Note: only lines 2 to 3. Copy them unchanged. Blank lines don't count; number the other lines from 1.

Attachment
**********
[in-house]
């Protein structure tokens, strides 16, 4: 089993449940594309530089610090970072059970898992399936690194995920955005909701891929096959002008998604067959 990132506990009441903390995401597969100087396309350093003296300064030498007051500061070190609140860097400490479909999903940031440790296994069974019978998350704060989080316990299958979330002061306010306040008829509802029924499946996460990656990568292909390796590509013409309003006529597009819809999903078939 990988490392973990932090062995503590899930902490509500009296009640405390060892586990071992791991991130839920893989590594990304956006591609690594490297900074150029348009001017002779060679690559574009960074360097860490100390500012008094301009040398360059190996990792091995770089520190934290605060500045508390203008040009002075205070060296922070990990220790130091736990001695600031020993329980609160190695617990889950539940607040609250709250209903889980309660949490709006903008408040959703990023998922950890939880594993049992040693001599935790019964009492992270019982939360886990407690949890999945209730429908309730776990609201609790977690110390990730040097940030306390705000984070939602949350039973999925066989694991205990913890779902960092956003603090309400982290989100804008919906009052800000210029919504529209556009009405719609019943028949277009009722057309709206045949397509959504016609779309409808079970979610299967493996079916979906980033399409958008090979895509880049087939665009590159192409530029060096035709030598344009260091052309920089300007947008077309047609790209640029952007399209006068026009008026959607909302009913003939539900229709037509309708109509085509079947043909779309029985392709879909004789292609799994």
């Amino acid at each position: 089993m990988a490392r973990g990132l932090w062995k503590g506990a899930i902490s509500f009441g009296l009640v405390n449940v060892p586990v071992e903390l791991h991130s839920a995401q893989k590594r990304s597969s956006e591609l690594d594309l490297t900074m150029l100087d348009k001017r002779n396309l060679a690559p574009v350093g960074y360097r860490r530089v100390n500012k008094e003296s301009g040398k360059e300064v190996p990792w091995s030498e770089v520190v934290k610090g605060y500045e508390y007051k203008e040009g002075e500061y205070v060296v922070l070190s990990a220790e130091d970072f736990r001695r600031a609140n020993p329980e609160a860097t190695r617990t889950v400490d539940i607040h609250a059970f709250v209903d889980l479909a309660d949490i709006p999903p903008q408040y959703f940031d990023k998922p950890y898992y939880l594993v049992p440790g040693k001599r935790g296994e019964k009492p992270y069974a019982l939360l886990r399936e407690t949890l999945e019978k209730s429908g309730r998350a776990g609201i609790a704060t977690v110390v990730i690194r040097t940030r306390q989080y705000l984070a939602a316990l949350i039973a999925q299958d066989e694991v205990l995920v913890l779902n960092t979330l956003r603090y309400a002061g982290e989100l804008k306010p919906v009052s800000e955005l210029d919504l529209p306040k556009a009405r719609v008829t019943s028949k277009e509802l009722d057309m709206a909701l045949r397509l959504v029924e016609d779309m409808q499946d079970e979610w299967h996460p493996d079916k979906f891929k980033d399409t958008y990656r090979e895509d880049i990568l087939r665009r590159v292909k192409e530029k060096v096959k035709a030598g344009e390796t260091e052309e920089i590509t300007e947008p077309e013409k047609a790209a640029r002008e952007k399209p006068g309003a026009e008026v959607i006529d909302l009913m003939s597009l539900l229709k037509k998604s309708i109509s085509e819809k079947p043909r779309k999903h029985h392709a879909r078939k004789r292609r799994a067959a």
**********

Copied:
């Protein structure tokens, strides 16, 4: 089993449940594309530089610090970072059970898992399936690194995920955005909701891929096959002008998604067959 990132506990009441903390995401597969100087396309350093003296300064030498007051500061070190609140860097400490479909999903940031440790296994069974019978998350704060989080316990299958979330002061306010306040008829509802029924499946996460990656990568292909390796590509013409309003006529597009819809999903078939 990988490392973990932090062995503590899930902490509500009296009640405390060892586990071992791991991130839920893989590594990304956006591609690594490297900074150029348009001017002779060679690559574009960074360097860490100390500012008094301009040398360059190996990792091995770089520190934290605060500045508390203008040009002075205070060296922070990990220790130091736990001695600031020993329980609160190695617990889950539940607040609250709250209903889980309660949490709006903008408040959703990023998922950890939880594993049992040693001599935790019964009492992270019982939360886990407690949890999945209730429908309730776990609201609790977690110390990730040097940030306390705000984070939602949350039973999925066989694991205990913890779902960092956003603090309400982290989100804008919906009052800000210029919504529209556009009405719609019943028949277009009722057309709206045949397509959504016609779309409808079970979610299967493996079916979906980033399409958008090979895509880049087939665009590159192409530029060096035709030598344009260091052309920089300007947008077309047609790209640029952007399209006068026009008026959607909302009913003939539900229709037509309708109509085509079947043909779309029985392709879909004789292609799994």
């Amino acid at each position: 089993m990988a490392r973990g990132l932090w062995k503590g506990a899930i902490s509500f009441g009296l009640v405390n449940v060892p586990v071992e903390l791991h991130s839920a995401q893989k590594r990304s597969s956006e591609l690594d594309l490297t900074m150029l100087d348009k001017r002779n396309l060679a690559p574009v350093g960074y360097r860490r530089v100390n500012k008094e003296s301009g040398k360059e300064v190996p990792w091995s030498e770089v520190v934290k610090g605060y500045e508390y007051k203008e040009g002075e500061y205070v060296v922070l070190s990990a220790e130091d970072f736990r001695r600031a609140n020993p329980e609160a860097t190695r617990t889950v400490d539940i607040h609250a059970f709250v209903d889980l479909a309660d949490i709006p999903p903008q408040y959703f940031d990023k998922p950890y898992y939880l594993v049992p440790g040693k001599r935790g296994e019964k009492p992270y069974a019982l939360l886990r399936e407690t949890l999945e019978k209730s429908g309730r998350a776990g609201i609790a704060t977690v110390v990730i690194r040097t940030r306390q989080y705000l984070a939602a316990l949350i039973a999925q299958d066989e694991v205990l995920v913890l779902n960092t979330l956003r603090y309400a002061g982290e989100l804008k306010p919906v009052s800000e955005l210029d919504l529209p306040k556009a009405r719609v008829t019943s028949k277009e509802l009722d057309m709206a909701l045949r397509l959504v029924e016609d779309m409808q499946d079970e979610w299967h996460p493996d079916k979906f891929k980033d399409t958008y990656r090979e895509d880049i990568l087939r665009r590159v292909k192409e530029k060096v096959k035709a030598g344009e390796t260091e052309e920089i590509t300007e947008p077309e013409k047609a790209a640029r002008e952007k399209p006068g309003a026009e008026v959607i006529d909302l009913m003939s597009l539900l229709k037509k998604s309708i109509s085509e819809k079947p043909r779309k999903h029985h392709a879909r078939k004789r292609r799994a067959a």